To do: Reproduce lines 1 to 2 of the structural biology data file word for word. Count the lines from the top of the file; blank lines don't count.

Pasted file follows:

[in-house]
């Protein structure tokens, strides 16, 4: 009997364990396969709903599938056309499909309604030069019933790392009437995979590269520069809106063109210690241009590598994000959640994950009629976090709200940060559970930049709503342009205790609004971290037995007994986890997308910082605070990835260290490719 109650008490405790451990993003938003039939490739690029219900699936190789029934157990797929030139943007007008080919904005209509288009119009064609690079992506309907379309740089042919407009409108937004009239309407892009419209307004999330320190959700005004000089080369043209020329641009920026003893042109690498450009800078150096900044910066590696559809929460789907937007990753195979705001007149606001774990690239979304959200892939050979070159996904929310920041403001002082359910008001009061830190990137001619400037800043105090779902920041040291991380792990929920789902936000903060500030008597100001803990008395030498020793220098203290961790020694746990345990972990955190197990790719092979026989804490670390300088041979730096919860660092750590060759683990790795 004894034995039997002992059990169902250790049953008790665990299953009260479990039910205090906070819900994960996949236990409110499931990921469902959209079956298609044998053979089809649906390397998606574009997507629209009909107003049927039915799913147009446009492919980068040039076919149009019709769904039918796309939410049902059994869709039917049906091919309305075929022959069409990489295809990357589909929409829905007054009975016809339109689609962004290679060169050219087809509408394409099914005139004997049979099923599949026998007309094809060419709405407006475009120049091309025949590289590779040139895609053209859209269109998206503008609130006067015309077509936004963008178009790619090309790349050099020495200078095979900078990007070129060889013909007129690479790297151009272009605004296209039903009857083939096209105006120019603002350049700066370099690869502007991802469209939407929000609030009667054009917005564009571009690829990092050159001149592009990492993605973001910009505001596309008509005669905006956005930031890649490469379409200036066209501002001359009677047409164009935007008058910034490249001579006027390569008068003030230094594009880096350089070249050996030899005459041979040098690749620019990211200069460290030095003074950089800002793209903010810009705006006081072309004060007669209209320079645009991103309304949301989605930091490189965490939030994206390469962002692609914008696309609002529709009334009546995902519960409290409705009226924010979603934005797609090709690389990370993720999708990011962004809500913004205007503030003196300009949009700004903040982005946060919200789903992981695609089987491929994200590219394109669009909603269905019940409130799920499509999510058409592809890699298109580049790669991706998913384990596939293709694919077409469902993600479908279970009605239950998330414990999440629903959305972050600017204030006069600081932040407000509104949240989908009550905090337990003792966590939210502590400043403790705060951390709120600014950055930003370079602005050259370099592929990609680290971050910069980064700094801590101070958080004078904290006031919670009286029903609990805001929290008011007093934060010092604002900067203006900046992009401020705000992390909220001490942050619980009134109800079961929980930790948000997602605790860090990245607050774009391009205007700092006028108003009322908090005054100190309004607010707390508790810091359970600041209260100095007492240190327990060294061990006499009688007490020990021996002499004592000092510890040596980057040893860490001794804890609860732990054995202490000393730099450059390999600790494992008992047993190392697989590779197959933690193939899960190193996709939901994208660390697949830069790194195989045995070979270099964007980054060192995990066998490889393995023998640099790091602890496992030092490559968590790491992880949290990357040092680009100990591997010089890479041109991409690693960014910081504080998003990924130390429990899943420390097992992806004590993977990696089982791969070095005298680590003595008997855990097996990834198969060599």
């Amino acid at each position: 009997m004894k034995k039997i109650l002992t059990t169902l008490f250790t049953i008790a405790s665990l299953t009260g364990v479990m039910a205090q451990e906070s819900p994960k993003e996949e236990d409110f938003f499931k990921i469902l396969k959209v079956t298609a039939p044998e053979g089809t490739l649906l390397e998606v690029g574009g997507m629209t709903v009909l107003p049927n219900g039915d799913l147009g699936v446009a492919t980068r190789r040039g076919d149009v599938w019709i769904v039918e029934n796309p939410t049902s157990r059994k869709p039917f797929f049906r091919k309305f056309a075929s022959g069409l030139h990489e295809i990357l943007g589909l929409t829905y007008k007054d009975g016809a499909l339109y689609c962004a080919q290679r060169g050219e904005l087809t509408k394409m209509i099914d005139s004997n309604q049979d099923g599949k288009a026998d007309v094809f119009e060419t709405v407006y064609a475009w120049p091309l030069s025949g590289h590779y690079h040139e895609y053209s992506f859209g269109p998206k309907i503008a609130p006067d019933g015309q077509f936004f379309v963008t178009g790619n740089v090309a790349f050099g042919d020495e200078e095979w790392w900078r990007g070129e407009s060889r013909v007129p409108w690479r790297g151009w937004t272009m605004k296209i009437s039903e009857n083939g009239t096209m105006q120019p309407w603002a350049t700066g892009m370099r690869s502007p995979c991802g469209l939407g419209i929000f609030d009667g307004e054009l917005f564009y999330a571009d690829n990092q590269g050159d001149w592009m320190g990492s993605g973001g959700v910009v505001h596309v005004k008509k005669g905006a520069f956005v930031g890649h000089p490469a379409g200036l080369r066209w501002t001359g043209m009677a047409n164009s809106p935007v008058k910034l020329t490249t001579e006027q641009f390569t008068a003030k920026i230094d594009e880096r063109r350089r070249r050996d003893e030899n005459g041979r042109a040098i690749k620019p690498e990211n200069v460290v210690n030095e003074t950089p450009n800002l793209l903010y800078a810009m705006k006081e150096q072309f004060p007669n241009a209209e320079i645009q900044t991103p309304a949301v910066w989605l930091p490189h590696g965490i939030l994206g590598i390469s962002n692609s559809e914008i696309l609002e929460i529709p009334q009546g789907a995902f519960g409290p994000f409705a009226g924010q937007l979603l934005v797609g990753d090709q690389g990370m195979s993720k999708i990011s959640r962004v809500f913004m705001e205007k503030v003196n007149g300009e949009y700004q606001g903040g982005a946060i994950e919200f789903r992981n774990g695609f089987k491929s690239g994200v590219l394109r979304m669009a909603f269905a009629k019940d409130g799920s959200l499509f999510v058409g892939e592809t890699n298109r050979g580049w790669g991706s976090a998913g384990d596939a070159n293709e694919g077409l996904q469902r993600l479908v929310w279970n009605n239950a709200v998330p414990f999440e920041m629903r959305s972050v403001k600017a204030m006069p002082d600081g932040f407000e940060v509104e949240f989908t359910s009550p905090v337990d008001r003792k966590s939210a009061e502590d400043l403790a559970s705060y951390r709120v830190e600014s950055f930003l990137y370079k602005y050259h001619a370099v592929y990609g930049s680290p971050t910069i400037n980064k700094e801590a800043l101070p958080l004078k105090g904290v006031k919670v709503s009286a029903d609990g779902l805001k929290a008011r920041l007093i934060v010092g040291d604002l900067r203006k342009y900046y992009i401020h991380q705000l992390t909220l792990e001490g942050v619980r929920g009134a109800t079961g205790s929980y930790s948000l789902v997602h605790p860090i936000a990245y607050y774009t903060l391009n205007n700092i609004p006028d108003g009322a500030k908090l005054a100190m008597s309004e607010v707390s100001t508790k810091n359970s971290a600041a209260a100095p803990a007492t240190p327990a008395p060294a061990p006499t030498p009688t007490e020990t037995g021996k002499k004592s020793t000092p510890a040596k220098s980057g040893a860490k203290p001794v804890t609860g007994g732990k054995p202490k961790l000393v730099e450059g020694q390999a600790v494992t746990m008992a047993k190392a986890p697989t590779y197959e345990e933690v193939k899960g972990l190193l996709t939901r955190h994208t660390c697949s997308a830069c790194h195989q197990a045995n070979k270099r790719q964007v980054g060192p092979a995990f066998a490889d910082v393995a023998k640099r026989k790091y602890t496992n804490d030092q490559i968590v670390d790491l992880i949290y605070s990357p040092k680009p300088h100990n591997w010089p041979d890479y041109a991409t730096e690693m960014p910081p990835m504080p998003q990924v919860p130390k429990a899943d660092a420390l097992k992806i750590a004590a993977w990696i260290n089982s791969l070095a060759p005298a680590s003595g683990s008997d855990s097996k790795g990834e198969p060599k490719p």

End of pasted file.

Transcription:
[in-house]
């Protein structure tokens, strides 16, 4: 009997364990396969709903599938056309499909309604030069019933790392009437995979590269520069809106063109210690241009590598994000959640994950009629976090709200940060559970930049709503342009205790609004971290037995007994986890997308910082605070990835260290490719 109650008490405790451990993003938003039939490739690029219900699936190789029934157990797929030139943007007008080919904005209509288009119009064609690079992506309907379309740089042919407009409108937004009239309407892009419209307004999330320190959700005004000089080369043209020329641009920026003893042109690498450009800078150096900044910066590696559809929460789907937007990753195979705001007149606001774990690239979304959200892939050979070159996904929310920041403001002082359910008001009061830190990137001619400037800043105090779902920041040291991380792990929920789902936000903060500030008597100001803990008395030498020793220098203290961790020694746990345990972990955190197990790719092979026989804490670390300088041979730096919860660092750590060759683990790795 004894034995039997002992059990169902250790049953008790665990299953009260479990039910205090906070819900994960996949236990409110499931990921469902959209079956298609044998053979089809649906390397998606574009997507629209009909107003049927039915799913147009446009492919980068040039076919149009019709769904039918796309939410049902059994869709039917049906091919309305075929022959069409990489295809990357589909929409829905007054009975016809339109689609962004290679060169050219087809509408394409099914005139004997049979099923599949026998007309094809060419709405407006475009120049091309025949590289590779040139895609053209859209269109998206503008609130006067015309077509936004963008178009790619090309790349050099020495200078095979900078990007070129060889013909007129690479790297151009272009605004296209039903009857083939096209105006120019603002350049700066370099690869502007991802469209939407929000609030009667054009917005564009571009690829990092050159001149592009990492993605973001910009505001596309008509005669905006956005930031890649490469379409200036066209501002001359009677047409164009935007008058910034490249001579006027390569008068003030230094594009880096350089070249050996030899005459041979040098690749620019990211200069460290030095003074950089800002793209903010810009705006006081072309004060007669209209320079645009991103309304949301989605930091490189965490939030994206390469962002692609914008696309609002529709009334009546995902519960409290409705009226924010979603934005797609090709690389990370993720999708990011962004809500913004205007503030003196300009949009700004903040982005946060919200789903992981695609089987491929994200590219394109669009909603269905019940409130799920499509999510058409592809890699298109580049790669991706998913384990596939293709694919077409469902993600479908279970009605239950998330414990999440629903959305972050600017204030006069600081932040407000509104949240989908009550905090337990003792966590939210502590400043403790705060951390709120600014950055930003370079602005050259370099592929990609680290971050910069980064700094801590101070958080004078904290006031919670009286029903609990805001929290008011007093934060010092604002900067203006900046992009401020705000992390909220001490942050619980009134109800079961929980930790948000997602605790860090990245607050774009391009205007700092006028108003009322908090005054100190309004607010707390508790810091359970600041209260100095007492240190327990060294061990006499009688007490020990021996002499004592000092510890040596980057040893860490001794804890609860732990054995202490000393730099450059390999600790494992008992047993190392697989590779197959933690193939899960190193996709939901994208660390697949830069790194195989045995070979270099964007980054060192995990066998490889393995023998640099790091602890496992030092490559968590790491992880949290990357040092680009100990591997010089890479041109991409690693960014910081504080998003990924130390429990899943420390097992992806004590993977990696089982791969070095005298680590003595008997855990097996990834198969060599």